Chucking a wobbly, throwing a tanty – whatever you call it, toddlers are world champions at it, and Aussie toddlers in particular are teeny tantrum experts!
New research has revealed five million toddler tantrums are being thrown in Australian homes every day, that’s an average of four toddler tantrums a day!
A survey of 1000 Australian parents with children aged between one and five-years-old has lifted the lid on tantruming tots, revealing that seven in 10 parents of toddlers deal with at least one ‘power struggle’ a day, with one in five parents experiencing more than five daily tantrums.
Even though toddler tantrums are something most parents are struggling with daily, the survey also found that many parents feel frustrated, embarrassed and guilty when they happen in public.
When are most toddler tantrums happening?
According to the parents that were surveyed, the majority of tantrums happen at mealtimes (55%), followed followed closely by bedtime and when getting toddlers dressed.
Another big tantrum trigger is trying to get toddlers to leave the playground, and getting the tots in and out of the car.
What can you do about toddler tantrums?
While we’re most likely to take on the blame and frustration for toddler tantrums, the experts say we need to go a little easier on ourselves as parents and take control of our own emotions first.
“When you’re listening to safety instructions before a flight, you’re told to apply your own oxygen mask first, before the children,” said Paediatric Psychologist Amanda Abel.
“The same applies when managing challenging toddler behaviour. One of the most challenging moments for a parent can be when their child is expressing big feelings, but when our own emotions impact our response to the feelings of our child, our attempts at managing tantrums are not effective.”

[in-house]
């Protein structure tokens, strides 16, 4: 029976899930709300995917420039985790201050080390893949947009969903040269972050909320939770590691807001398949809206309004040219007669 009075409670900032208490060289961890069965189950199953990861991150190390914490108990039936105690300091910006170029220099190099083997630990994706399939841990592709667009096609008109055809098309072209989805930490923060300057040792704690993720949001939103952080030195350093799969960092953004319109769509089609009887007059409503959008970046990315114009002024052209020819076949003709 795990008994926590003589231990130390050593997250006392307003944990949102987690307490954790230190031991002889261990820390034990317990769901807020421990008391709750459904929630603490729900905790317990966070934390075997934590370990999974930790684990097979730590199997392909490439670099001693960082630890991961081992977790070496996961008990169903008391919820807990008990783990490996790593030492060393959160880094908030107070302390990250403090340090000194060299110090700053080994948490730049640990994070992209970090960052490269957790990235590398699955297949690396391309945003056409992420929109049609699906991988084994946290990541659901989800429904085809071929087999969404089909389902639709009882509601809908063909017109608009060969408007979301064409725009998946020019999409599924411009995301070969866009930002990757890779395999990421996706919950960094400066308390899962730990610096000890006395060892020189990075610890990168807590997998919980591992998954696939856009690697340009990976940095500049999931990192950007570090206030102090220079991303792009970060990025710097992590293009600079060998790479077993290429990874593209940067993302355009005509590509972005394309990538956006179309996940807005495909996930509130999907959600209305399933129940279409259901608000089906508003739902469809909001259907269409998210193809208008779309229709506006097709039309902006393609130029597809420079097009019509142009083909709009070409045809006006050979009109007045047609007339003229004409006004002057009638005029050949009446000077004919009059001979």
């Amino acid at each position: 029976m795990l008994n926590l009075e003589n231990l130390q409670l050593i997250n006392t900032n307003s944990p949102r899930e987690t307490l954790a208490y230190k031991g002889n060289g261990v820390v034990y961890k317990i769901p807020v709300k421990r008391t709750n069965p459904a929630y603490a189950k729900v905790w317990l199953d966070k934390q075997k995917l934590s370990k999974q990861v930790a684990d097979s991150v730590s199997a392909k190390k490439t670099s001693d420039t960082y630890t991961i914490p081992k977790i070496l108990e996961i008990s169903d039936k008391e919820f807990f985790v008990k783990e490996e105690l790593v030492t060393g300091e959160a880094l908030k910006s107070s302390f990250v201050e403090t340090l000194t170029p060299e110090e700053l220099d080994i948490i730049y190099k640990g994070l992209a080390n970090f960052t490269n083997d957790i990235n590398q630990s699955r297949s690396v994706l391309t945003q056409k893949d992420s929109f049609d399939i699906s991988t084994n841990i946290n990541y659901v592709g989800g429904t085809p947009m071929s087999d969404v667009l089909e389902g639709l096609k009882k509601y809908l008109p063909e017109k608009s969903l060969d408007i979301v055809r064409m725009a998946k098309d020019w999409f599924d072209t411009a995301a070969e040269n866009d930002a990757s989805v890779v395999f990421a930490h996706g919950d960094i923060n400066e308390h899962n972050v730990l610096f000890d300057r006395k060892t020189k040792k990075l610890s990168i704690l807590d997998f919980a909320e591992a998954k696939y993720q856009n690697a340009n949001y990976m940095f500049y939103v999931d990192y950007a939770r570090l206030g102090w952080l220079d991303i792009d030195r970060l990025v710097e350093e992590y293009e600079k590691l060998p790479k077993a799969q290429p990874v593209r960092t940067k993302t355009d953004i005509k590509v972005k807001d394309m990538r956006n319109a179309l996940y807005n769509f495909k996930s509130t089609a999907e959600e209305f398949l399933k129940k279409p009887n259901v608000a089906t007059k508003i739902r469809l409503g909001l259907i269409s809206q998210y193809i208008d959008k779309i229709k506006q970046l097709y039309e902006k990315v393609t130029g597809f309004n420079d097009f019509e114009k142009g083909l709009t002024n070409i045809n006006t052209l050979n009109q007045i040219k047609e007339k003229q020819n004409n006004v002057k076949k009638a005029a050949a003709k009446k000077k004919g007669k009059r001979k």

The experts say we should take comfort from the research, in knowing that we’re not alone when it comes to toddler tantrums.
“It’s important to recognise that toddlers are supposed to be testing boundaries and seeking independence – it’s an intrinsic part of their development,” explained Paediatrician Daniel Golshevsky (Dr Golly).
“Normalising developmentally appropriate behaviour is an important part of reassuring parents and reducing the concern that parents of toddlers often have around their child’s behaviour.”
To help steer through the tricky toddler years, Dr Golly and Amanda Abel have created the Toddler Toolkit. It’s a parenting program that’s aimed at empowering parents with the tools they need to help them navigate the toddler years with practical tips to help with the common (and totally normal!) toddler behaviours we all encounter.
The self-paced toolkit covers 35 scenarios that may trigger challenging toddler behaviour, and gives parents tips to help de-escalate the situations.
How many tantrums is your toddler having every day? Let us know in the comments below!We may get commissions for purchases made using links in this post. Learn more.